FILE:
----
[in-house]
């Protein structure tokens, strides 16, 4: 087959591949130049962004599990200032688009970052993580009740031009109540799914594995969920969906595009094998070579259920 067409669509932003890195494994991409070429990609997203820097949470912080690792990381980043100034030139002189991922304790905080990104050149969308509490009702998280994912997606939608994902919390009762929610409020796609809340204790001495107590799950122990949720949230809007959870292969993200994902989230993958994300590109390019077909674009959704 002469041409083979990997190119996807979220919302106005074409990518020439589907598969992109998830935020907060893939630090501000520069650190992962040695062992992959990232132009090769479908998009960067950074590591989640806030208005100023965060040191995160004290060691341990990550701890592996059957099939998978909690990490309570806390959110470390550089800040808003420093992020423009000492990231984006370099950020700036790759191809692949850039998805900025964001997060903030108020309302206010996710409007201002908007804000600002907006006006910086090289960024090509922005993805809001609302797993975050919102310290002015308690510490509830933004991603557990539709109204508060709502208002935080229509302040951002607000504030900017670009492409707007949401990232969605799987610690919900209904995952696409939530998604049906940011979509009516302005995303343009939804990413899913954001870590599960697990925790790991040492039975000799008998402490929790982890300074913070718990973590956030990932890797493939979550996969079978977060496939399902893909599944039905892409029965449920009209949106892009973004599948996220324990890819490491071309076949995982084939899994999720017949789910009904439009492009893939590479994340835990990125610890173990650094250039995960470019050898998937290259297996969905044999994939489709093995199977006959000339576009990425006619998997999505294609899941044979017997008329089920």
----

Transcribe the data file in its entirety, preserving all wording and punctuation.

[in-house]
């Protein structure tokens, strides 16, 4: 087959591949130049962004599990200032688009970052993580009740031009109540799914594995969920969906595009094998070579259920 067409669509932003890195494994991409070429990609997203820097949470912080690792990381980043100034030139002189991922304790905080990104050149969308509490009702998280994912997606939608994902919390009762929610409020796609809340204790001495107590799950122990949720949230809007959870292969993200994902989230993958994300590109390019077909674009959704 002469041409083979990997190119996807979220919302106005074409990518020439589907598969992109998830935020907060893939630090501000520069650190992962040695062992992959990232132009090769479908998009960067950074590591989640806030208005100023965060040191995160004290060691341990990550701890592996059957099939998978909690990490309570806390959110470390550089800040808003420093992020423009000492990231984006370099950020700036790759191809692949850039998805900025964001997060903030108020309302206010996710409007201002908007804000600002907006006006910086090289960024090509922005993805809001609302797993975050919102310290002015308690510490509830933004991603557990539709109204508060709502208002935080229509302040951002607000504030900017670009492409707007949401990232969605799987610690919900209904995952696409939530998604049906940011979509009516302005995303343009939804990413899913954001870590599960697990925790790991040492039975000799008998402490929790982890300074913070718990973590956030990932890797493939979550996969079978977060496939399902893909599944039905892409029965449920009209949106892009973004599948996220324990890819490491071309076949995982084939899994999720017949789910009904439009492009893939590479994340835990990125610890173990650094250039995960470019050898998937290259297996969905044999994939489709093995199977006959000339576009990425006619998997999505294609899941044979017997008329089920």